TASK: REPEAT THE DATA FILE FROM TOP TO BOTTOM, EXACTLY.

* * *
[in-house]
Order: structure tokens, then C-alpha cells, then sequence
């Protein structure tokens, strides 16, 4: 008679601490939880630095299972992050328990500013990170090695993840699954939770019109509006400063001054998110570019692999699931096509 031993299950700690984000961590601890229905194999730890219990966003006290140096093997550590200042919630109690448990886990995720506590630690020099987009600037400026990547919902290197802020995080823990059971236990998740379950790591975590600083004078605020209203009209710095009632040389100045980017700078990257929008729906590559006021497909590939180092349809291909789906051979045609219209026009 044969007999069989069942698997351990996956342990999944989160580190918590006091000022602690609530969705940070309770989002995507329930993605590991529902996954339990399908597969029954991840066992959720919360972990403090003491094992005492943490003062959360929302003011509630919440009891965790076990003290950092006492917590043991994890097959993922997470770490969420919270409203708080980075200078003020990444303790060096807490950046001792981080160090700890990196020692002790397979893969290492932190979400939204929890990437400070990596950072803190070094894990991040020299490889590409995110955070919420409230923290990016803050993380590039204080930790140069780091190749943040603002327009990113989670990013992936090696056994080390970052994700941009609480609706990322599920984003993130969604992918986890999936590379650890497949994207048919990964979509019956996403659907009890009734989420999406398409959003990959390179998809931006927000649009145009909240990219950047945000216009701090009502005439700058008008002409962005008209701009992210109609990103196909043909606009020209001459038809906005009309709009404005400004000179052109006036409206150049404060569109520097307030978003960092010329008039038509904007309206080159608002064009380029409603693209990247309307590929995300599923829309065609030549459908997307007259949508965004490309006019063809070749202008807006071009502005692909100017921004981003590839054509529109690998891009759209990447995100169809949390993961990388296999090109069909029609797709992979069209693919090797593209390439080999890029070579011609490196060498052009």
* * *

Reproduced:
[in-house]
Order: structure tokens, then C-alpha cells, then sequence
């Protein structure tokens, strides 16, 4: 008679601490939880630095299972992050328990500013990170090695993840699954939770019109509006400063001054998110570019692999699931096509 031993299950700690984000961590601890229905194999730890219990966003006290140096093997550590200042919630109690448990886990995720506590630690020099987009600037400026990547919902290197802020995080823990059971236990998740379950790591975590600083004078605020209203009209710095009632040389100045980017700078990257929008729906590559006021497909590939180092349809291909789906051979045609219209026009 044969007999069989069942698997351990996956342990999944989160580190918590006091000022602690609530969705940070309770989002995507329930993605590991529902996954339990399908597969029954991840066992959720919360972990403090003491094992005492943490003062959360929302003011509630919440009891965790076990003290950092006492917590043991994890097959993922997470770490969420919270409203708080980075200078003020990444303790060096807490950046001792981080160090700890990196020692002790397979893969290492932190979400939204929890990437400070990596950072803190070094894990991040020299490889590409995110955070919420409230923290990016803050993380590039204080930790140069780091190749943040603002327009990113989670990013992936090696056994080390970052994700941009609480609706990322599920984003993130969604992918986890999936590379650890497949994207048919990964979509019956996403659907009890009734989420999406398409959003990959390179998809931006927000649009145009909240990219950047945000216009701090009502005439700058008008002409962005008209701009992210109609990103196909043909606009020209001459038809906005009309709009404005400004000179052109006036409206150049404060569109520097307030978003960092010329008039038509904007309206080159608002064009380029409603693209990247309307590929995300599923829309065609030549459908997307007259949508965004490309006019063809070749202008807006071009502005692909100017921004981003590839054509529109690998891009759209990447995100169809949390993961990388296999090109069909029609797709992979069209693919090797593209390439080999890029070579011609490196060498052009």